And how could they let our PM out on a limb like that when there was always the chance that other countries, who understand what tanks can do, might put tanks into Afghanistan and so detract more from her stature?
And of course, the US Marines two days ago rolled tanks, almost the exact same ones that we have, into Helmand province. They understand about tanks because they do this so often and are not into self delusion. As I say in the magazine article, counter insurgency requires that you be competent across all aspects of land warfare. Technology is our asymmetry.
The situation in the world at the moment is that no one, except someone as mindless as North Korea, is going to militarily challenge a super power. Current wars are “wars among the people” because our enemies are exploiting our moral approach to war and our open and moral (though sometimes naïve) societies by attacking us asymmetrically from within the people. And how do we respond. We respond through technology, and where does technology come from? From Defence industry.
The reason that we do not get the wanted response from Government on Defence Industry or on tanks is the same. It is because of a lack of knowledge of military matters that prevent government making up its own mind on military or industry matters or assessing the advice it gets, a fear of mistakes that prevents governmrnt or its officials ever taking chances, and a lack of knowledge about conflict that prevents anyone from actually preparing for war. This creates the same risk for soldiers as it creates for defence industry.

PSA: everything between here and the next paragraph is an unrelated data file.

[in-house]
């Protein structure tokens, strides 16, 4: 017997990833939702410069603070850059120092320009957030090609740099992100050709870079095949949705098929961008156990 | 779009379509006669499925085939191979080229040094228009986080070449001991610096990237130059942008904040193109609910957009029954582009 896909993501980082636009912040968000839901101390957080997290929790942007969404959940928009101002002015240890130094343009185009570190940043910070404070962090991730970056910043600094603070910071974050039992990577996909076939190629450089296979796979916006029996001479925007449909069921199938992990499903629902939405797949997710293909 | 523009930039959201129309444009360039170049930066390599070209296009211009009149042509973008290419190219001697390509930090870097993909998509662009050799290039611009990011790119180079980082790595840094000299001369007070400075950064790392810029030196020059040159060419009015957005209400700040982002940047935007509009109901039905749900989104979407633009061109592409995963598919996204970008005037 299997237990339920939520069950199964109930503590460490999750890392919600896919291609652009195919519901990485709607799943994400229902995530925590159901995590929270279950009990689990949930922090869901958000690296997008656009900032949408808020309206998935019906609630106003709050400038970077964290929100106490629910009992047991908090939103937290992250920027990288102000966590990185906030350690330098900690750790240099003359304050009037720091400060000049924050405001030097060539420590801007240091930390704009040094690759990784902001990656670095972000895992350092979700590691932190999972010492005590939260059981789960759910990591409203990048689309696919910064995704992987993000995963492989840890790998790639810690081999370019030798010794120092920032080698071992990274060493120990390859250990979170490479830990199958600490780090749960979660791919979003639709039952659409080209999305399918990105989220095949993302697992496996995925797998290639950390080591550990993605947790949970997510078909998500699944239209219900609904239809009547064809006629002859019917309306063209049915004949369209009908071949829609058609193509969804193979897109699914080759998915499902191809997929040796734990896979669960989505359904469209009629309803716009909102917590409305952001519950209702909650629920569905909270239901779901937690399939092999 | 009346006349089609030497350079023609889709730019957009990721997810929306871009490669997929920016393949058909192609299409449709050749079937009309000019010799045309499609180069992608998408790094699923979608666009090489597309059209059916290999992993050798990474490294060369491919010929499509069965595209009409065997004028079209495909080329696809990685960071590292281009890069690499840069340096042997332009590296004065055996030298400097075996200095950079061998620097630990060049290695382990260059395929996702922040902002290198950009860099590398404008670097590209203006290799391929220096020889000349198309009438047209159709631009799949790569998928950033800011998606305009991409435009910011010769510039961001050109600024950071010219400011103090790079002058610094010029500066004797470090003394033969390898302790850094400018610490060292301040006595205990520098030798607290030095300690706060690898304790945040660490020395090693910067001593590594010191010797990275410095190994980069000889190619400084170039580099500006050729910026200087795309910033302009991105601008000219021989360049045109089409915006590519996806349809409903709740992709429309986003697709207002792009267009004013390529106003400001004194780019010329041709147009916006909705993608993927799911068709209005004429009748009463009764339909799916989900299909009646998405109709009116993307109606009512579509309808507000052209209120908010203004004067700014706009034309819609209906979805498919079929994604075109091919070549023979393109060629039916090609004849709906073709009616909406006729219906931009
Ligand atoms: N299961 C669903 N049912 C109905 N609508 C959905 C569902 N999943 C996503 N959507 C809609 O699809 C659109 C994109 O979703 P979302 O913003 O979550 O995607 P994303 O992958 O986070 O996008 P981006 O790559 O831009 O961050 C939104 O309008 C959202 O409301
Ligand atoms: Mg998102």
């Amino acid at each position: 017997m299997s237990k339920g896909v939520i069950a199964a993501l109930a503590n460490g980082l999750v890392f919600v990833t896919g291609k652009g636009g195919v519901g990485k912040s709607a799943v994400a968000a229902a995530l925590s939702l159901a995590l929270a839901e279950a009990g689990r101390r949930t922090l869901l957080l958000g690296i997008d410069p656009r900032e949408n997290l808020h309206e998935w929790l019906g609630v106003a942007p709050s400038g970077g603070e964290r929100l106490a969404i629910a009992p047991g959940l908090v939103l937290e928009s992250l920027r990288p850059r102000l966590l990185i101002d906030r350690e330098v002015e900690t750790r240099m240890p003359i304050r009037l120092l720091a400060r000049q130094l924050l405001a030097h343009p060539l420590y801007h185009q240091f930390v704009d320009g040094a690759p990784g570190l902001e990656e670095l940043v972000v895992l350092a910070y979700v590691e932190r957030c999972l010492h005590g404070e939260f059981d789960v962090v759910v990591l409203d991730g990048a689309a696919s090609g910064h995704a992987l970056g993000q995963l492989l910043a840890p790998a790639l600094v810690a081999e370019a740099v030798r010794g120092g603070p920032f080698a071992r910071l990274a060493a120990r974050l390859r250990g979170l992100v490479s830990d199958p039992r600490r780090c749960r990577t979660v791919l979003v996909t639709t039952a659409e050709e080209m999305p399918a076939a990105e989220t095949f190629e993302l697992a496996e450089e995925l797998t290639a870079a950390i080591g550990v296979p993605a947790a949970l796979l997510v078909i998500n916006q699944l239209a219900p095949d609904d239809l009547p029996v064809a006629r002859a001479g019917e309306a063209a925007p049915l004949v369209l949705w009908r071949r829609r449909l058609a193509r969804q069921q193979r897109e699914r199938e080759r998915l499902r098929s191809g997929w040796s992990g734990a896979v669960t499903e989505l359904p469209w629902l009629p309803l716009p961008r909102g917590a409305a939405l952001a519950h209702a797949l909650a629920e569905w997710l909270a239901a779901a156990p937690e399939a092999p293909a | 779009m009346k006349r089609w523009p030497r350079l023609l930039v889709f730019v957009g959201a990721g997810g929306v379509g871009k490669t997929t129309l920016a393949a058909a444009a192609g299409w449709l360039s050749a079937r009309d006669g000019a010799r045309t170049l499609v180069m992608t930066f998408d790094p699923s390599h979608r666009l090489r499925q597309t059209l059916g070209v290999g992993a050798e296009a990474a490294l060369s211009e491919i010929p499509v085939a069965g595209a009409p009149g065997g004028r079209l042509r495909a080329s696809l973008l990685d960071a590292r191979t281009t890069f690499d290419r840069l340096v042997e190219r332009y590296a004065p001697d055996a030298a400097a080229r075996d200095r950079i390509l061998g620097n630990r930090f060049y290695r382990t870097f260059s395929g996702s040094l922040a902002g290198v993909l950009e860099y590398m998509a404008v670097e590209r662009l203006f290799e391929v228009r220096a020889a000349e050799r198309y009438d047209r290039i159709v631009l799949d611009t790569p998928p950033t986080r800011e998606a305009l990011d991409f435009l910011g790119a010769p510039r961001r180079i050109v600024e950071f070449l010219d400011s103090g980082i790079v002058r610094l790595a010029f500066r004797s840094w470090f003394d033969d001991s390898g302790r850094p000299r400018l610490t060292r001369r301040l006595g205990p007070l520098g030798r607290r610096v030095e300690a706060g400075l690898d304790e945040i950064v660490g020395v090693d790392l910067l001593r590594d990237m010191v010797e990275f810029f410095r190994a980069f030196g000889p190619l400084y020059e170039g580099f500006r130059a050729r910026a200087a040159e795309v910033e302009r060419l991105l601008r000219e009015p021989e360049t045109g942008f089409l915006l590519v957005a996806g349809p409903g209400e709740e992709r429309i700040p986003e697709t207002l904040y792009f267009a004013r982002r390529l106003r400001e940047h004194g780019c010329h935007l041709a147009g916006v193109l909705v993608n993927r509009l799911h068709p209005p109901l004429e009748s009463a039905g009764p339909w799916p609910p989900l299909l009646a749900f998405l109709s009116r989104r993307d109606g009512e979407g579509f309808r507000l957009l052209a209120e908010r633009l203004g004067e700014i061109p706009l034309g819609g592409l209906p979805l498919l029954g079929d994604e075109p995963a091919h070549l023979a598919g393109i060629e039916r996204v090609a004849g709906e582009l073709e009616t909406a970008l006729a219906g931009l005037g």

Ladies and Gentlemen, counter insurgency is heavily dependent on technology and counter insurgency is the war of the moment. Defence Industry in Australia has a role to play in counter insurgency, not just in protecting our troops but in winning the war.
And if we think that counter insurgency is tough and needs technology then think how hard it is going to be if and when the Government has to think about a war on the Korea peninsula.
Just imagine if North Korea blatantly sank a South Korean warship and shelled South Korean territory, one of our most important trade partners and a pillar of our standard living. Just imagine if our PM was talking tough to our allies about using force in our region. But, what’s that you say - this has now happened!
Our strategic thinkers have been predicting for some time that this kind of war would occur and the Defence Capability Plan is structured to allow us one day, as far away as 2030, to have the equipment to fight it. I hope that the North Koreans hang on.
And how ready do you think the ADF is to provide a meaningful joint contribution to a morally correct intervention by our allies, if they were ever to act on what our PM recommends? Does anything much that we have actually work well enough to take to war? Well, we put one observer on board a US aircraft carrier off the coast of Korea. And of course the big ticket items in the DCP continue their march, not to battle, but to the right.
Ladies and gentlemen, you have the ideas, we in AADI Defence have the facilitation, let’s do the best we can for the country, for the soldiers, sailors and airmen, and let’s do the best we can for Australian Defence Industry.